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photo of the beach in San Diego - When in Doubt, Scream! - Jean Campbell - Action Institute of California - Action Insights Blog

When In Doubt, Scream!

IMG_1221“If you’re going through hell, keep going.” – Winston Churchill

Okay, I’ll admit it…I’ve been walking through a really shitty time.  I won’t bore you with the details, but it’s been a hell of a ride of late.  On top of that, there’s so much shifting energetically in the world these days, including us having just been through a full moon eclipse and Jupiter finally going direct, that my body is just overwhelmed.

Like all of you, there’s only so much my body can take – physical pain and pressure and feeling like I want to jump out of my skin.  The energy just builds and builds and eventually reaches a tipping point…I’m either going to #release it safely or end up turning it on myself in some way.

Since I’ve worked incredibly hard NOT to hurt myself over the years – no more drinking, smoking, debting, etc – I know that it requires release work.  That’s where #Psychodramatic Bodywork® comes to the rescue.

#Fear, #anger and #sadness live in our bodies and left unexpressed, cause pain and dis-ease.  As children, the natural inclination is to flail and scream when something upsetting or scary happens.  But with time, we learn that it’s more acceptable to just hold on to the feelings, push them down in some way (drinking, smoking, spending, sex, depression, etc) and carry on.

I survived like that for years, and lived in #dissociation and in addiction to manage those feelings the only way I knew how.  It worked – until it didn’t.  I’ve always been sensitive, so now when I feel those feelings, I know there’s a safe way to release them – through sound and movement – which is what the body naturally wants to do when it’s overwhelmed.

And so today, when walking on the beach with a friend, we stood arm in arm in a bit of a deserted area, turned towards the water and screamed at the top of our lungs to discharge what we’ve both been carrying.   Then I shook out the energy in my arms to release it more thoroughly, and almost instantaneously, felt a sense of relief.

For the first time in days, I felt like I could take a deep breath.

It also helps to #scream with someone, just in case big feelings come up behind the initial release.  Not everyone out there has the luxury of screaming at the beach, or having a friend with them, but don’t let that stop you.  There have been times I have screamed into a down pillow (down absorbs sound really well) and when necessary, done the release with someone I trusted on the other end of a phone.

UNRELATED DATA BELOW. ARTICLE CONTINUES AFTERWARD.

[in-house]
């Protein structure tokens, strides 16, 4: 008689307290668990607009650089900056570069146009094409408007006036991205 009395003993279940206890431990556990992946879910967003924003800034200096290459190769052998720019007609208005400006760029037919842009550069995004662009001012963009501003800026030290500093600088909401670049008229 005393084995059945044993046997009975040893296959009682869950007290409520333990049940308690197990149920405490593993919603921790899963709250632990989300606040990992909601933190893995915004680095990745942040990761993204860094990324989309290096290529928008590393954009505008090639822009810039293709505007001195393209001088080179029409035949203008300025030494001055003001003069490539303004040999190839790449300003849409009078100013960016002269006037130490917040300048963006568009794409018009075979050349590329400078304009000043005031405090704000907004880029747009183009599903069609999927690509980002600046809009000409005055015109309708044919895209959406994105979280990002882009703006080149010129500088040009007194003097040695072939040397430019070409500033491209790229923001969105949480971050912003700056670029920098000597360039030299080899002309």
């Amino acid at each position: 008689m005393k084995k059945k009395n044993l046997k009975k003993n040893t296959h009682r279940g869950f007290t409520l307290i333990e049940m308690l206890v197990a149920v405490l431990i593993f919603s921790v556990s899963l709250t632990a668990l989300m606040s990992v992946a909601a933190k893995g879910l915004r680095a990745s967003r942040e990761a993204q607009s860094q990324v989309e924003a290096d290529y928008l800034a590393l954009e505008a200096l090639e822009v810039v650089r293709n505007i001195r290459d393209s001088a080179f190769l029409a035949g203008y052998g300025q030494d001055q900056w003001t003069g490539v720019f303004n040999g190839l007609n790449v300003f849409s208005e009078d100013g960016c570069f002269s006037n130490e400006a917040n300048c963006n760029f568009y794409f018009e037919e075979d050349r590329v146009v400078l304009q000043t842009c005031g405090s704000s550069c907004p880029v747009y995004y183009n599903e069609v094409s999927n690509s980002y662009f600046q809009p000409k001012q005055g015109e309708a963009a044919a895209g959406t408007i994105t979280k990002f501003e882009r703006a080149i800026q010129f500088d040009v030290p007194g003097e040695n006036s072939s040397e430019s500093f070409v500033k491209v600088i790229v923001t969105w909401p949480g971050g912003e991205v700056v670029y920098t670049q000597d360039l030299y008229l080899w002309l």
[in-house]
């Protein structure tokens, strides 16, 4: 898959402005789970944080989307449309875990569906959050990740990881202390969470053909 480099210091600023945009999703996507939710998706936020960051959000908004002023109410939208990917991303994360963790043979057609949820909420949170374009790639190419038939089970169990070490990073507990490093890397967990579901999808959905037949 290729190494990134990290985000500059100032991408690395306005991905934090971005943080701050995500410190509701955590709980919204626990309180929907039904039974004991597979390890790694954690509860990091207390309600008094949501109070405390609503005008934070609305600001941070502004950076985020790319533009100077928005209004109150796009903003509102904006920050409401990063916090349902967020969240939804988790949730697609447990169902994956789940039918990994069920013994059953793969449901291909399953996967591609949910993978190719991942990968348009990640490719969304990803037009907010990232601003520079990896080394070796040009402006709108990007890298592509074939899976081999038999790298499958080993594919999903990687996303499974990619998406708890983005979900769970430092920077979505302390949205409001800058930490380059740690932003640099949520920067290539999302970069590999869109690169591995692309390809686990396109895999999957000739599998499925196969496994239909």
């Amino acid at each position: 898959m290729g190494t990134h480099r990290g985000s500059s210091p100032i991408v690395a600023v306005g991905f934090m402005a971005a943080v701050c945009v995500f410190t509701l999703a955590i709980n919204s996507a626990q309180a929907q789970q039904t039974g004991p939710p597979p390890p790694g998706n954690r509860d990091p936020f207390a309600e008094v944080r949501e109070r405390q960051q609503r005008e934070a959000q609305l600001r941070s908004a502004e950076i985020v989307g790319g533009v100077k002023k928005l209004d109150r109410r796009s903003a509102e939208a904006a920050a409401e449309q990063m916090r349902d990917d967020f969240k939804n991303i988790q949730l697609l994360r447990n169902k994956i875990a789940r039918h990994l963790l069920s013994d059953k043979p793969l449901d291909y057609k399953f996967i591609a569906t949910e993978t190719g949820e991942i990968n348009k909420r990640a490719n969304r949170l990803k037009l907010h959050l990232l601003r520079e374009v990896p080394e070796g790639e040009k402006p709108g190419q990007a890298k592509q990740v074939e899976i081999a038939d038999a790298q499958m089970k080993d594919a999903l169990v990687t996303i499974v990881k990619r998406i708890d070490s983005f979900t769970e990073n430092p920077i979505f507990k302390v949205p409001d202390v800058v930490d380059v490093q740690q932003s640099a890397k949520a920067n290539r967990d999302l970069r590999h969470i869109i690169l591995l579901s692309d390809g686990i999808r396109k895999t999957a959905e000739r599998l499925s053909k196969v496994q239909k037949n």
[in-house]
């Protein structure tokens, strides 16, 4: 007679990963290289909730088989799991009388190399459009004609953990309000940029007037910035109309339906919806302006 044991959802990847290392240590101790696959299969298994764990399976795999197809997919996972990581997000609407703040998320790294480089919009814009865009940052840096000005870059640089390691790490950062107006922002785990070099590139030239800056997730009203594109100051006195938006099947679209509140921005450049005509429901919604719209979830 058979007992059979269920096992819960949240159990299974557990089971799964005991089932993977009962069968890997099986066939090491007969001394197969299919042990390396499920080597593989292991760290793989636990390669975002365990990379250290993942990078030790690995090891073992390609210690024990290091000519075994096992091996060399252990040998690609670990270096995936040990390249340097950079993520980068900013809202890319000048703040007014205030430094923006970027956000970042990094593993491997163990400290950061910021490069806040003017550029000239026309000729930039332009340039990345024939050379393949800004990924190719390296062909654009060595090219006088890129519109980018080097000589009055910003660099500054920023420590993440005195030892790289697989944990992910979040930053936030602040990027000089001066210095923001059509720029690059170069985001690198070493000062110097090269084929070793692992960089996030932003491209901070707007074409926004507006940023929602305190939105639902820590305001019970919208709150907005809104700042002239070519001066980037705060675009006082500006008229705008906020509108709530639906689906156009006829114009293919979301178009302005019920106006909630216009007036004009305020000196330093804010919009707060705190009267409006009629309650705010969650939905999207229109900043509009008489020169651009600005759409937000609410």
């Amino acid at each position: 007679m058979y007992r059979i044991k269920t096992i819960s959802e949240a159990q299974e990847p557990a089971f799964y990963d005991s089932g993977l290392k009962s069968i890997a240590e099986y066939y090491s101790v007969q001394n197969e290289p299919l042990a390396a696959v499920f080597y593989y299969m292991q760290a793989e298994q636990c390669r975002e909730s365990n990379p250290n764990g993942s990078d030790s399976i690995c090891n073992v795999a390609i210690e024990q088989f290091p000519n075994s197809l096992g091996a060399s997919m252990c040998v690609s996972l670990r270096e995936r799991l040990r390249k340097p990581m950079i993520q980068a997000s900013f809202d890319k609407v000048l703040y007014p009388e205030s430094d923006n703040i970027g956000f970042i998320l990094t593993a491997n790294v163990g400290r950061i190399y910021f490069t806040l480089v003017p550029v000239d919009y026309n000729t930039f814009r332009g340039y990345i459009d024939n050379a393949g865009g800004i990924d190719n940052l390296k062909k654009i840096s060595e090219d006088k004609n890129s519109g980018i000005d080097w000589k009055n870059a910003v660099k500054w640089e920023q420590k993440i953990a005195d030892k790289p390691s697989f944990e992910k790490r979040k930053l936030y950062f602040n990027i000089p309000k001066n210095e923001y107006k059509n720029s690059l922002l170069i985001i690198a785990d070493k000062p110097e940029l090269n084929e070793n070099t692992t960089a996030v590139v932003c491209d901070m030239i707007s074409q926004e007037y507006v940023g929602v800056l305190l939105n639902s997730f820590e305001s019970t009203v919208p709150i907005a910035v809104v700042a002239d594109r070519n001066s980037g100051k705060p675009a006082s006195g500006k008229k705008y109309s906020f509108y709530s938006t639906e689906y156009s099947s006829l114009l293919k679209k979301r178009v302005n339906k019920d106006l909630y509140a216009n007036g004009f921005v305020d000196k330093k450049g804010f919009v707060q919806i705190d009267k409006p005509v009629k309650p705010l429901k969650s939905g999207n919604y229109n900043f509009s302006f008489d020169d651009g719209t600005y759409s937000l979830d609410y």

So when it doubt, scream!  Your body will thank you for it!

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Understanding and being able to include the body in the therapeutic process takes extensive training and practice while being supervised.  Action Institute of California offers Psychodramatic Bodywork® workshops devoted to teaching  practitioners (therapists, counselors, bodyworkers, interventionists, nurses, doctors, etc) how to recognize the signs and symptoms of unexpressed feelings, and facilitate emotional releases safely and effectively.    For more information on our Intro to Psychodramatic Bodywork® Workshop on April 24-26 in Costa Mesa, CA or our Intermediate Psychodramatic Bodywork® Workshop in Costa Mesa, CA on October 9-11, please see our Trainings & Workshop Schedule.

In addition, we provide psychodrama training for professionals; team building, conflict resolution and staff training workshops in business, clinical and medical settings that are tailored to the needs of your organization, and we are committed to providing safe spaces for professionals to do their own work.

2 Responses

  1. Please how did you gain enough control of yourself to actually quit your bad habits. It’s something I want to quit everyday, yet I ignore it everyday. Ex: I want to stop smoking, I made up my mind about it multiple times but always go back. Now it’s like I still want to quit and tell myself everyday that I will quit that day or the next day but each they I smoke and buy a pack. It’s gotten so bad to the point that I don’t even want to here myself say that I want to quit, whenever thoughts of quitting come to my I brush it of telling myself that am foolish and I’ll never stop, I have tried to stop too many times and I never do. I sometimes I truly mean it when I say I will stop by I never do, I have just reached the point where I don’t even want to think about stopping anymore cause I remind myself that am just a lier. This mindset is pretty much the bases of all my actions lately. I truly always want to be doing something other than what am doing but am always doing the opposite. I have become sick of myself thinking I could ever change. How do you do that. How did you change your own mind

    1. Thanks for writing. I hear and know the struggle of which you write. No matter how I hard I tried; no matter how strong my will power, I would find myself engaging in behavior that I didn’t want to be doing.

      The ironic thing for me, as a woman in recovery, is that I had to surrender control and accept that I was powerless over my behavior. I had to be willing to walk through the pain of letting that go, with the help of a great many people who had more experience, strength and hope that me, and choose to not engage in that behavior one day at a time. It takes willingness on a daily basis for me, to choose a spiritual path and trust the process, even when I’m having a really hard time. Have you ever tried Nicotine Anonymous? I have friends who have quit smoking with the help of that program. Best to you…

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